Traditionally once a person was appointed as an international civil servant with the UN they were immune from interference from their own government. The Reagan administration ignored that convention and began immediately to pressure the organization to terminate my contract. Eliot Abrams a Reagan appointee in the State Department, who would later be convicted of criminal activity in connection with the Iran/Contra scandal, made hounding me his particular mission. Actually I was not unhappy to leave the UN. The logistical difficulties of traveling constantly between Washington and New York not to mention other stops around the world had become tiresome. I felt I had done my job in setting up the Decade program and seen it through its first few years. I was eager to return to the independence and flexibility of being my own boss.

I set up a not-for-profit charity in Washington called Global Water that was dedicated to achieving the same goals as my UN program. Although raising money was a constant struggle I was able to implement a number of small water projects in Africa, Asia and Latin America. These included the drilling of bore holes in remote villages, rainwater harvesting programs that involved constructing large concrete water storage tanks, and gravity fed water systems that required the laying of pipes to bring water from mountain streams to distant villages in the plains below. We worked collaboratively with UNICEF and other NGOs that were committed to integrated rural development projects. Running my own organization also gave me the flexibility to pursue my role as a board member for Save the Children, the Hunger Project and the American Association for World Health, as well as spending time in Cuba to write my book on Fidel Castro.

I also served as a consultant on third world water and development projects for non-profit and commercial organizations. One of these was the British engineering consulting firm, Halcrow-Balfour. One project I worked on for them was particularly memorable. They had received a substantial contract from the British overseas development agency to construct water supply systems along the southeastern coast of Sri Lanka from Galle to Tangalla. The project involved laying pipes, fed from a large reservoir, through all the small villages along the coast for close to a hundred miles. In each community an array of standpipes then made clean drinking water immediately accessible to the population for the first time. To the credit of the planners in London who intended that the project should impact the health of the community they were concerned that the beneficiaries not just have new access to sufficient water but that they also understood how to use it to improve their hygiene and cleanliness. I was hired to develop a plan to see that happened. There was a limited budget and hiring a significant number of public health professionals was out of the question.

Sri Lanka has a uniquely high level of basic education for a developing country with close to one hundred per cent literacy. Job opportunities and openings for higher education were, however, extremely limited, especially for women. As a result in most of the little villagers in which I was working there was a sizable population of young women who were high-school graduates. For most their aspiration was to get into nursing school because it was the one certain route to gainful employment. I decided to recruit several dozen of these women for my project. Although they would be paid a pittance there was intense competition to be hired and I was able to select the best. Several saw it, perhaps correctly, as an added qualification to add to their nursing school applications. Together with the one public health professional I was able to hire, I conducted a week long course on the basic principles of hygiene, the transmission of infectious diseases, and how to use water for personal cleanliness, the washing of babies, clothes, dishes and other effects. People who for generations have had to carry water from a distant river or other source, not surprisingly, use it sparingly and need to be taught how to use a sudden copious supply effectively. They have to learn how to live a new water infused life style.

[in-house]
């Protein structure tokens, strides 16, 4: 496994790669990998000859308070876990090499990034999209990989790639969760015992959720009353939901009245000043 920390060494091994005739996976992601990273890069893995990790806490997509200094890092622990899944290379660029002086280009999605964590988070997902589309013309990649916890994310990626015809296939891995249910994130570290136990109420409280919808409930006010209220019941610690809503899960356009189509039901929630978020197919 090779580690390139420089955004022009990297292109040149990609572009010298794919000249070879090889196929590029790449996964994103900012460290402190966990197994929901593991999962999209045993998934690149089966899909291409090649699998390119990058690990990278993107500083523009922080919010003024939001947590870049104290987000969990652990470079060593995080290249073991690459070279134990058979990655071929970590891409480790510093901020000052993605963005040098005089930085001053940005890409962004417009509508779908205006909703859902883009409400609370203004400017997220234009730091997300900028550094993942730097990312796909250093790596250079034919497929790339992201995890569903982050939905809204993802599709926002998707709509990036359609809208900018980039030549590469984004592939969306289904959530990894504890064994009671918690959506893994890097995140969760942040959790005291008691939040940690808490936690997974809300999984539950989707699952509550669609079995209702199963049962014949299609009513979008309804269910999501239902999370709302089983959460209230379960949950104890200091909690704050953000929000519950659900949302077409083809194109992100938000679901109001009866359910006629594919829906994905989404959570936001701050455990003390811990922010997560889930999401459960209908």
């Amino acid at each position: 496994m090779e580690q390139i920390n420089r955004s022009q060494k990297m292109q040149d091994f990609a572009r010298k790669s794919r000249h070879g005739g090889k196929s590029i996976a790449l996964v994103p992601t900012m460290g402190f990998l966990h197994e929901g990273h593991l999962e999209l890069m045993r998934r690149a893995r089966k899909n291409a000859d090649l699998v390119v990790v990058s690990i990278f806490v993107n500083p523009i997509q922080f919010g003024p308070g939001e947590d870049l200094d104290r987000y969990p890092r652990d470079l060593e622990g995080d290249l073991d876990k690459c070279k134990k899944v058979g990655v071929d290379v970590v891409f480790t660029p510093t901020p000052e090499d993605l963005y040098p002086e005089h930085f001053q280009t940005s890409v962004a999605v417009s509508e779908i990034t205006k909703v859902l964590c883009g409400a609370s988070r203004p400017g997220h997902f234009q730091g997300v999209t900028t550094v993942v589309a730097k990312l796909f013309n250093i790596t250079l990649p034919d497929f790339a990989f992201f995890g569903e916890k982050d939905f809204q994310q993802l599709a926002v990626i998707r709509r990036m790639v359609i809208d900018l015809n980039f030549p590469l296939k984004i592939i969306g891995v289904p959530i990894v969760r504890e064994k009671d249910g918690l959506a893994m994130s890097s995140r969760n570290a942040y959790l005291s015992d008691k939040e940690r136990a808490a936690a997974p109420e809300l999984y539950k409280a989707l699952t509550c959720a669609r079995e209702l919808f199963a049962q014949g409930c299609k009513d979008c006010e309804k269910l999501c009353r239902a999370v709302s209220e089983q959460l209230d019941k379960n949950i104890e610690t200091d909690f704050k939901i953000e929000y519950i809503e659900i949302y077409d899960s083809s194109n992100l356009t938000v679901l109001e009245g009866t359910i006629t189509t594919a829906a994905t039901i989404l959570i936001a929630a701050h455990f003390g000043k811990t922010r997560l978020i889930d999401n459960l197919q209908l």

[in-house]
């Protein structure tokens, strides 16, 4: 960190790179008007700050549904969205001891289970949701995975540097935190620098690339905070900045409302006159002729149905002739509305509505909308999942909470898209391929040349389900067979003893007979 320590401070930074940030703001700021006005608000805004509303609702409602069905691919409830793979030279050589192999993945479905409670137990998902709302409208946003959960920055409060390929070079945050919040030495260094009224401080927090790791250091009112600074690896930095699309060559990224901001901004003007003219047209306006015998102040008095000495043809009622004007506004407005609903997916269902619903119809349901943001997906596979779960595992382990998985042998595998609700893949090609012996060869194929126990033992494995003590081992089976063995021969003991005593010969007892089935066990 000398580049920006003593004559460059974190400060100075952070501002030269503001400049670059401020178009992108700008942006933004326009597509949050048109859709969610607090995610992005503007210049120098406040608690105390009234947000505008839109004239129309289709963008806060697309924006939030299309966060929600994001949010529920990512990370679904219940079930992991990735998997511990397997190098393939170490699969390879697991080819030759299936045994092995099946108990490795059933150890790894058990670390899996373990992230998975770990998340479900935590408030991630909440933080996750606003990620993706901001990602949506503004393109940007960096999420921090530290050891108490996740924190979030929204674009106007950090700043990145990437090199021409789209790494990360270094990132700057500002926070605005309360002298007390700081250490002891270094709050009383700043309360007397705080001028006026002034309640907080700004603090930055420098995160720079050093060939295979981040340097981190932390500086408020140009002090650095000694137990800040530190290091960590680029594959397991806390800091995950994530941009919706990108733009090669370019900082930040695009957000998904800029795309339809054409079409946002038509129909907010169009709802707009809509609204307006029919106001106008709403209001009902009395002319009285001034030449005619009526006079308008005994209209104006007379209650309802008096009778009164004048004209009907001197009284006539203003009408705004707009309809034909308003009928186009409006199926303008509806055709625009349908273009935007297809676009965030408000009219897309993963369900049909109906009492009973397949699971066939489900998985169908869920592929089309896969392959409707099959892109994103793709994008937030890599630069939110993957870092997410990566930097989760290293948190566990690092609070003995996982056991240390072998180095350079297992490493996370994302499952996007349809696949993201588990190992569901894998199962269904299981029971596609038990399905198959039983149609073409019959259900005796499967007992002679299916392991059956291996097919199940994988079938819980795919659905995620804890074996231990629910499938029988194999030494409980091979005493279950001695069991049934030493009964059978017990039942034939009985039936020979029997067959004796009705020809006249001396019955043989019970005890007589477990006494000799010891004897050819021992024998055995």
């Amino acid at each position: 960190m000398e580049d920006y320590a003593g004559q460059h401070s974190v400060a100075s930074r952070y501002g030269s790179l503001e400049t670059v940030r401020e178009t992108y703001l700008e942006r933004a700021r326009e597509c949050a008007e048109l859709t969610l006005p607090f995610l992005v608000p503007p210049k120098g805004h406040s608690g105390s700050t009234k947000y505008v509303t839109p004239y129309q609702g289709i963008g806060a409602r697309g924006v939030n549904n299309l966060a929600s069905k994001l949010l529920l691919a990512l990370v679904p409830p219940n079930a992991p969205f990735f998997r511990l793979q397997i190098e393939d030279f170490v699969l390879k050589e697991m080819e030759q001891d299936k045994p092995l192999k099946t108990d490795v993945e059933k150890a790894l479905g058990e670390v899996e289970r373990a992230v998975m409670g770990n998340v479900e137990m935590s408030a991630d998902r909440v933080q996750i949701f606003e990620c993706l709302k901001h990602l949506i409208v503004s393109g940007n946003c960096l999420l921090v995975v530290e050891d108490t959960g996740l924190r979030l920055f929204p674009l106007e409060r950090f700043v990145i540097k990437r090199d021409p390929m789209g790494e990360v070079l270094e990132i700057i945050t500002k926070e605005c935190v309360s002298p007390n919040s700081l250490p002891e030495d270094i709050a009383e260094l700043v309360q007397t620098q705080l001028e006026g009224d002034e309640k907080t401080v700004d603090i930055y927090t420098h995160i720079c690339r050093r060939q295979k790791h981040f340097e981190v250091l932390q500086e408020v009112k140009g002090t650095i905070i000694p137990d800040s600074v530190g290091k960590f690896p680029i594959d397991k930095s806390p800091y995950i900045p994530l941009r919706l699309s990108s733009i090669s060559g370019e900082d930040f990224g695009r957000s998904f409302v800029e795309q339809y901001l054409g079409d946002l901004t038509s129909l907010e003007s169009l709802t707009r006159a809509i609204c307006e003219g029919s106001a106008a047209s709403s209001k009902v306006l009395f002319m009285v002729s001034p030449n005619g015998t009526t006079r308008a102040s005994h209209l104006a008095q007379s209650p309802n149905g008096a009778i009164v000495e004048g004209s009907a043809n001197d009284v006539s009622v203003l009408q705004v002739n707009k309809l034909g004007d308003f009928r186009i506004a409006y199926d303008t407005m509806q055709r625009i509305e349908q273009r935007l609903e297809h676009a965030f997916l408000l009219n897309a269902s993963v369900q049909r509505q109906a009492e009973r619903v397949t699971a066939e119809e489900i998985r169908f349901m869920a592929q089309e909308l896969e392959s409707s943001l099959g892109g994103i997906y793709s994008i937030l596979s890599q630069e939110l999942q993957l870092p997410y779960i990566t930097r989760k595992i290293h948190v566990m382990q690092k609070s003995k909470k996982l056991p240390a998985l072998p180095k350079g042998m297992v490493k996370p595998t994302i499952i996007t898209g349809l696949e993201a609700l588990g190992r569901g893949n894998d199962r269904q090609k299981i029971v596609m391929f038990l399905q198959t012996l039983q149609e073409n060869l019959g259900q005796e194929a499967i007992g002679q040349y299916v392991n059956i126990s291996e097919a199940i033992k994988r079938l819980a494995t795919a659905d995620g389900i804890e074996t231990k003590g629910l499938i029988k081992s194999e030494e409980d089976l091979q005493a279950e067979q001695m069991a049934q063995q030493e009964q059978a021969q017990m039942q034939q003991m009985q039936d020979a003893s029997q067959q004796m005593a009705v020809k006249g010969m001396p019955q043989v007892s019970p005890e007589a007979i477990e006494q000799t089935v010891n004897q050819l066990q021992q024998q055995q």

When the week long training period was over each girl was assigned up to 150 families in her community. She was asked to visit each of them and pass on the knowledge she had received in class. At the end of each week we spent Friday afternoons reviewing their experience and answering questions that had come up. After I departed my Sri Lankan colleague continued their supervision. I returned for a month in each of the three succeeding years to monitor the progress of the program and to provide additional teaching on public health. Over time some of the women moved on to other opportunities and we hired new recruits to replace them. And as the initial families became fully conversant with the hygienic life style new ones were added. Over the three years we reached several thousand families scattered along the entire South coast of Sri Lanka. Because one family then educated another we felt this constituted a critical mass in changing the behavior of the entire population in how they used their new water supply.

This was one of the most gratifying projects I have ever been involved in. It was highly cost effective, everyone involved was a winner, it was relatively simple to implement and the several months I spent there living along the coastal shores of Sri Lanka were extremely pleasant.

Although I moved on from water as a full-time activity I have continued to maintain an active interest in the field and still regard it as a critical issue for the future of humanity. I was particularly pleased to see the provision of clean drinking water, somewhat neglected through the 1990s included as one of the new Millennium Development Goals by the United Nations.

© Peter G. Bourne - 2009